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Discussion in 'Other Guitars, other instruments' started by DHart, Aug 22, 2019.
Nope. I remember them.
With the right marketing they could possibly do good and over come the old stigma. Greg Rich did the same thing when he left Gibson. While there he bought all the rights and patents for the old Recording King line of banjo that Gibson sold only through Montgomery Ward back in the 30's. Then they were pretty much a poor man's banjo. Greg has brought them pretty much to the top of the mtn among banjo builders. High quality instrument, banjo ,guitars ,resos ,and others. I wish'm much success!!
Whatever the early model Harmonys were like way back in the day has no bearing whatsoever on these new guitars. To let a bad experience with the early Harmony guitars taint one's view of these (completely new) instruments is like falling on one's own sword, in my view - that old bias is totally inapplicable to these guitars.
I love the comeback! My first electric was a Rocket, I still mourn the loss. I presently have a Taiwan-made junker Harmony from c.1970 that I absolutely love.
Regarding the video demo on the first page, I share the complaint of one commenter: "Why didn't we hear any clean tone or neck pickups?"
One issue I have is the humbuckers they put on most of the new models; this goes astray from the originals, but again, some clean tones in the demo night help better assess the HBs.
I agree... I don't care to hear any demo with distorted tones. I want to hear how a guitar sounds clean, with full open chords, arpeggios, and single notes. Distorted guitar tone tells me nothing.
having not lived in the US before, and reading about these old low quality guitars, any come back is a good thing in my books!
I love the look of the doube cut! at these pricing, theres a lot of competition with US made guitars, like Dhart said, if there's a good deal for a used one, maybe, but if the pricing is the same or close to a tele, Id probably choose the Tele..
Hertiage guitars is making them. Means nothing to me. I love old Harmonys. But people hate them. Yes they had some pro models. Some had nitro finish some told me? But they get labled as studen models. And some were not. But they will always have a stigma. And they are rissuing old models as well. These. But are they wanted? Time will tell.
Harmony tried to come back twice. Failed. Silvertone was made By Samick. Owned by a group of people. Failed. Why? Juptior was great. Danelectro 2 styles from Silvertone was mahogany but failed. We will see.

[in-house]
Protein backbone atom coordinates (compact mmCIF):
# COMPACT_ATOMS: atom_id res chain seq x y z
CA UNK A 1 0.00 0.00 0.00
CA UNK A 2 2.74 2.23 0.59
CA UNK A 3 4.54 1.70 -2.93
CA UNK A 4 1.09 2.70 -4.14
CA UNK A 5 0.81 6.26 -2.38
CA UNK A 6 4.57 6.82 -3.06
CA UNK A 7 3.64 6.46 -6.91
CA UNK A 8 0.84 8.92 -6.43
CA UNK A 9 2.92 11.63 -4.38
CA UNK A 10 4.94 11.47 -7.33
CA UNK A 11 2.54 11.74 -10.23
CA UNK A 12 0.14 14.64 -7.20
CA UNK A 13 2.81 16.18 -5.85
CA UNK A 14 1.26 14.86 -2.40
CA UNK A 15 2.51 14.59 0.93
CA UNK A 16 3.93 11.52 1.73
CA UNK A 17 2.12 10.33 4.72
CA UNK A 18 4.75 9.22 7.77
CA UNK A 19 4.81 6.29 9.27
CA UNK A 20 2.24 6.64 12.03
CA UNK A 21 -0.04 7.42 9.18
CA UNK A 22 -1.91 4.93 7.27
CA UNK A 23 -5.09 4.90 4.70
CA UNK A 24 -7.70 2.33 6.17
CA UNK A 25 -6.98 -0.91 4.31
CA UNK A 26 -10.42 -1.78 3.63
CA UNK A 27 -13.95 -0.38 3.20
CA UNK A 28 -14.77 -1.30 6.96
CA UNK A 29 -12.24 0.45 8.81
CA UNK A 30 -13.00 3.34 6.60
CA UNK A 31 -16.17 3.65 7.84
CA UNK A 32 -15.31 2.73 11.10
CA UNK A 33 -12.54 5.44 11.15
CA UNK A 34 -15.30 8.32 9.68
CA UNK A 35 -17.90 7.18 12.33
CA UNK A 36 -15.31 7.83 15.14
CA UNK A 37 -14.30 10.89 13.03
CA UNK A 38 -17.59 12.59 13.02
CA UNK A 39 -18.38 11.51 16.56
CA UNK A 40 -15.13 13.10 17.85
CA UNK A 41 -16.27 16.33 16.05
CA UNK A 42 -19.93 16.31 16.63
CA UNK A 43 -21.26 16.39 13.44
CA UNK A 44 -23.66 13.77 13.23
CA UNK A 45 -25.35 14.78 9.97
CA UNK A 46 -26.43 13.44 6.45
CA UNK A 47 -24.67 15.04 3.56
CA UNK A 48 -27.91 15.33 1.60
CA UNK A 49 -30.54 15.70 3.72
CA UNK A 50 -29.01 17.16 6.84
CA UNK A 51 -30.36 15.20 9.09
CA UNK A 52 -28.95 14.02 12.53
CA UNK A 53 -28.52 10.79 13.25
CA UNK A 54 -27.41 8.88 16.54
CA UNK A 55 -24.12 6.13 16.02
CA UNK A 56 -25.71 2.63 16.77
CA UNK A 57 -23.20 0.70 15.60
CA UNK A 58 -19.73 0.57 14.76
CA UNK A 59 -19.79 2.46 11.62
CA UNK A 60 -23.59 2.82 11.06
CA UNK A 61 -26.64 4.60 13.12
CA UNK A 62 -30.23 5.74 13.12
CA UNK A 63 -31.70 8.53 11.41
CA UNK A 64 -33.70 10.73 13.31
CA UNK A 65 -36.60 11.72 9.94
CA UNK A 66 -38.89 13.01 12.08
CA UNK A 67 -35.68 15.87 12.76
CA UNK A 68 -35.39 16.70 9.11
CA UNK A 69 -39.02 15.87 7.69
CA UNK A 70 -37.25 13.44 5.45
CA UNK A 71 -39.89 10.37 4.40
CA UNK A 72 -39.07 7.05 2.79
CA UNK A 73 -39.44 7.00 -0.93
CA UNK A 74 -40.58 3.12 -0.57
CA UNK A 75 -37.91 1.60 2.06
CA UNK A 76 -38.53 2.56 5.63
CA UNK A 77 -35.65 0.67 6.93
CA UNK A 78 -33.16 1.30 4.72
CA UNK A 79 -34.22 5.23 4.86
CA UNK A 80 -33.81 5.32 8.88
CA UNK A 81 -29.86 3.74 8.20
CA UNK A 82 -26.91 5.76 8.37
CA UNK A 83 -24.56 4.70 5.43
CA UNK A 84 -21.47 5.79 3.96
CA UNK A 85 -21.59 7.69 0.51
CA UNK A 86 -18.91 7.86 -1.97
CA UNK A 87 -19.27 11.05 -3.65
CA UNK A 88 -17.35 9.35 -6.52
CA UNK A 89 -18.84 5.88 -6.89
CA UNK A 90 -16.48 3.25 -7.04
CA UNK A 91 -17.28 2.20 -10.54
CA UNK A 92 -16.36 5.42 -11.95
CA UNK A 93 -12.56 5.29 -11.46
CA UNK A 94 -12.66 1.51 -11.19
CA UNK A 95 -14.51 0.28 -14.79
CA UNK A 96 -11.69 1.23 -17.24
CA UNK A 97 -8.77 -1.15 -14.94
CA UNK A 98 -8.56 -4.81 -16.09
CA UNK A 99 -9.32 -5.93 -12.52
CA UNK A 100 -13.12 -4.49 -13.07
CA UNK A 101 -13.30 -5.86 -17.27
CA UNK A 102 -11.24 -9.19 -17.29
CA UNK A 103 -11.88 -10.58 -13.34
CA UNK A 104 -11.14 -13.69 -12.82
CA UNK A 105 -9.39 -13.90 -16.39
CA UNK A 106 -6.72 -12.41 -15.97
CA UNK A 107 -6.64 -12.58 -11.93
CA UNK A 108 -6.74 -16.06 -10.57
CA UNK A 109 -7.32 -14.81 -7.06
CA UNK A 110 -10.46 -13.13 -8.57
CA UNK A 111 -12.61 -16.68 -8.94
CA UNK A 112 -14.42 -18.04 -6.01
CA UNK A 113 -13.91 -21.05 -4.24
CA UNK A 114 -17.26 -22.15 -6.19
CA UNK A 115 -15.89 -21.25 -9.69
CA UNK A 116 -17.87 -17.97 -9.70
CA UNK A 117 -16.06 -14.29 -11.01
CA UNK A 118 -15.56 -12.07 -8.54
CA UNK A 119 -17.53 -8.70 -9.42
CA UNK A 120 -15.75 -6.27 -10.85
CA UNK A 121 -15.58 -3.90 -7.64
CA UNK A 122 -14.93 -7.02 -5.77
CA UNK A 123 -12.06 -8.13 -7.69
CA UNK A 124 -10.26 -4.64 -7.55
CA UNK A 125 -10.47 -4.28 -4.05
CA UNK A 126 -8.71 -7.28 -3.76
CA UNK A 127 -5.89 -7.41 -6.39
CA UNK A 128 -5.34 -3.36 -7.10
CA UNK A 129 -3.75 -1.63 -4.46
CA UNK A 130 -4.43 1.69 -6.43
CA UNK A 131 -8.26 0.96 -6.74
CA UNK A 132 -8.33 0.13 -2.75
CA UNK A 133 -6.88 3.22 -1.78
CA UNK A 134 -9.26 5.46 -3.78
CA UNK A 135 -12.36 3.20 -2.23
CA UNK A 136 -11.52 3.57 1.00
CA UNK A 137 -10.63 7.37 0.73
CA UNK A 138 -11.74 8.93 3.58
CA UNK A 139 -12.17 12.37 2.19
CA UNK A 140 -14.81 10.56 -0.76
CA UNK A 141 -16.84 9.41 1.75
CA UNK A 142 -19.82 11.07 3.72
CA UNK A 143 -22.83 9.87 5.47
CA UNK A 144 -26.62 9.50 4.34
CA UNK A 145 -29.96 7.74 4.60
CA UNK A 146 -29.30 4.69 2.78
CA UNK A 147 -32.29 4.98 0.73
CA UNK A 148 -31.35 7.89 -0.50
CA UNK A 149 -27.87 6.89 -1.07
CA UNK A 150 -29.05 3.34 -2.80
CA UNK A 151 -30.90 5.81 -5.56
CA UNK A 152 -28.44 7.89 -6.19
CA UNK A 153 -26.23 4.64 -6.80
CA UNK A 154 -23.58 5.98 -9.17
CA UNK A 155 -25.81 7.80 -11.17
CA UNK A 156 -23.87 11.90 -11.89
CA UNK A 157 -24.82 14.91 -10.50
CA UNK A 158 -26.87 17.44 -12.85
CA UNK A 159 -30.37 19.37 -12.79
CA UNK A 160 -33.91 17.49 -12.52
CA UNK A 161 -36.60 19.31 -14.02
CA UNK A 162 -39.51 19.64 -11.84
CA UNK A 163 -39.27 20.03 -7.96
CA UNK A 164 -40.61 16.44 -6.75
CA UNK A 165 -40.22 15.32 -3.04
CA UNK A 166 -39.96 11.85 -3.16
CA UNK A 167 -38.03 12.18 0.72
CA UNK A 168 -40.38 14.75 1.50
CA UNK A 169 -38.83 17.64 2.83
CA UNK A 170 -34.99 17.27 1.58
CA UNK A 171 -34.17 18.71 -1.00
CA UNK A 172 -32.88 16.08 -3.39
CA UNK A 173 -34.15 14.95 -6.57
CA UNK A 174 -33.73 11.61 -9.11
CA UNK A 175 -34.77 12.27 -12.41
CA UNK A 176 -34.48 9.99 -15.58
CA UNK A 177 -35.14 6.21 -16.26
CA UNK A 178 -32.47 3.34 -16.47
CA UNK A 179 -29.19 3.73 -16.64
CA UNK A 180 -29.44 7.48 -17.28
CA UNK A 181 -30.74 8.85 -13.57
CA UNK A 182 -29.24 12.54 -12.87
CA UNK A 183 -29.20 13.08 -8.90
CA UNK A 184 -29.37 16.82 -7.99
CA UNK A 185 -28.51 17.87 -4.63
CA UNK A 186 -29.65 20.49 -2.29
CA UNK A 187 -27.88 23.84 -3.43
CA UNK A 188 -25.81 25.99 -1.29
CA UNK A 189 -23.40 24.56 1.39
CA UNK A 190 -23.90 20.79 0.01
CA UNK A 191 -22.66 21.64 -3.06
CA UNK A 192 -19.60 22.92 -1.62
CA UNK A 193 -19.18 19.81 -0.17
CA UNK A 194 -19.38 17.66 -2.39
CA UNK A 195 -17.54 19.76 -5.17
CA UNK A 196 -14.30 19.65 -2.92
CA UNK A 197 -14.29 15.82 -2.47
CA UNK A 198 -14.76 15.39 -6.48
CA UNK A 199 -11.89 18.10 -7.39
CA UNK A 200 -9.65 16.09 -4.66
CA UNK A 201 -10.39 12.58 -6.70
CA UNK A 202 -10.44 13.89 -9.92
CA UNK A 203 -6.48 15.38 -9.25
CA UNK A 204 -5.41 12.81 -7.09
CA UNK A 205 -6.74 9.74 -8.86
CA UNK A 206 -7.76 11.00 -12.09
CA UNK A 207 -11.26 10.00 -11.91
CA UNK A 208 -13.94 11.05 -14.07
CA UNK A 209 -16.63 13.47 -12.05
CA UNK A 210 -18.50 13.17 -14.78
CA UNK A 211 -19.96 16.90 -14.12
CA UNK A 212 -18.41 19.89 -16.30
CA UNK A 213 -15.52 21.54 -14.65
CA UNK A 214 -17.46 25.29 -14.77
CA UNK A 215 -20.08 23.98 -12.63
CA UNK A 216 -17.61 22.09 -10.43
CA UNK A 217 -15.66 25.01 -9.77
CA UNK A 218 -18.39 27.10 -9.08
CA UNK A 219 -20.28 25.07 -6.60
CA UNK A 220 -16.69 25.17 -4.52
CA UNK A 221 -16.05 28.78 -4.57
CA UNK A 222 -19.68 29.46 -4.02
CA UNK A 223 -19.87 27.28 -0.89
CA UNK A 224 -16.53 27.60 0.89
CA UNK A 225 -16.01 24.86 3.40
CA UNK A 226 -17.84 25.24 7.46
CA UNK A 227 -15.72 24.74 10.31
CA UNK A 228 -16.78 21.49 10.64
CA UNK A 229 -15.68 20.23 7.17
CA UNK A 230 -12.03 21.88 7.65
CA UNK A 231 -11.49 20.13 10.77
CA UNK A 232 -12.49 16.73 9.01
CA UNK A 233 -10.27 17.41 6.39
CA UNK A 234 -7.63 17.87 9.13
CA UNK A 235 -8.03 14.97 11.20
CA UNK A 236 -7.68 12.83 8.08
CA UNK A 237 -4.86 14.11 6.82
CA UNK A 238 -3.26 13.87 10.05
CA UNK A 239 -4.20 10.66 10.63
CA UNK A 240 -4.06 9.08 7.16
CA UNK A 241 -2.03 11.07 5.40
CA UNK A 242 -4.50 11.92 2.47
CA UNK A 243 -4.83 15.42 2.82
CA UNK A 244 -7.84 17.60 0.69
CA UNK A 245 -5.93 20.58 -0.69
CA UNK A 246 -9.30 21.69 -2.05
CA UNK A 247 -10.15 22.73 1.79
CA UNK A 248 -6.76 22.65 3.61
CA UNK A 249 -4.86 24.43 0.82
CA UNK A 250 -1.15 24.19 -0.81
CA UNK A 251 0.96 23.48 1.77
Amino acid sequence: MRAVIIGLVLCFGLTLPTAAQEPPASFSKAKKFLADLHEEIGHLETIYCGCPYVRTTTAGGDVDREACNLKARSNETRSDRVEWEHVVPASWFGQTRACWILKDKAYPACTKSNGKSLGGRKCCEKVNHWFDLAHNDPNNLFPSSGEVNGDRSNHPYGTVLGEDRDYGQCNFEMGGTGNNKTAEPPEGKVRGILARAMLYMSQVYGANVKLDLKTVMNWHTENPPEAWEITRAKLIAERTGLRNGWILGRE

They are doing Teisco as well. Have you seen the pedels?
I would probably go Supro f I wanted an updated version of a quirky, retro guitar.
there's a vintage meteor on a classified site near me. i would looooooove this:
The thread is splitting into two related threads. First, yes, Harmony was an economic, entry-level, "clone" type company, but they did have some unique innovative features from time to time, and they had the occasional high-end offering that was actually competitive. Some folks still see them as a badge of shame. If it was all you could afford, or a hand-me-down, you just had to grin and bear it. But some 10-20 years ago, they and many other "Ameri-trash" guitars became popular, as alternatives to escalating top brands (and you know who they are). As a result, entry brands like Kay and Harmony were re-discovered, including by some well known artists. A good player can make great music on anything, and exploit what anything does well. We all know why Jack Pearson plays a lowly unmodified Squier - because he can. There's a new level of competence demonstrated, when you can do that. I've got a few of these old "Chicago" brands, and they make good instruments with adjustments (we should discuss the hamstring brass frets they used sometime though).
Second, the instruments being made in Kalamazoo have to be quality instruments made by quality folks. If they decided to lend tribute to a blast from the past (everyone had a Harmony at one time from that era), they can do so with no shame, and with respect. They look nice, faithful repros, and no doubt with great quality materials and workmanship. They make perfect sense, that a high quality US maker would offer an entry-level US made brand, using a US made brand name from the past, that was also an entry level. I'm guitar poor, but I'd have no problem playing one of these out.
I do not consider 2000 or 1500 as a affordable model. That is expensive to me.
"Affordable" only in TGP-speak.
They are more than I thought (assumed under $1000), $1299 at MF right now. That's still half of a new Heritage.
I might have got the price wrong. Still to high for me.
And stickers give a muddy sound. I love expensive just as much as they next fellow. But have you ever read there at that page? Chuck Barry died. So I ask my wife if I could get a Gibson 335 just like he had. She said sure. It was on 3900. That was a real bargin. Wow baby!!!!!
I found a custom builder. Cool guitar some one will say. What did it cost? Some will say I would rather not say. Or I spent 5000 dollars. Wow.
I like reading at that place. They are a nice group of people. But do not get me started on the custom amp price of the brands I never heard of?
The greatest Harmony guitar that ever was.
Mabye that price is for the 60's reissues instead of the ones thet got out now?
He was more identified with a red 355, similar to a 335 but his was unique. Related, he started on a Kay Thin Twin: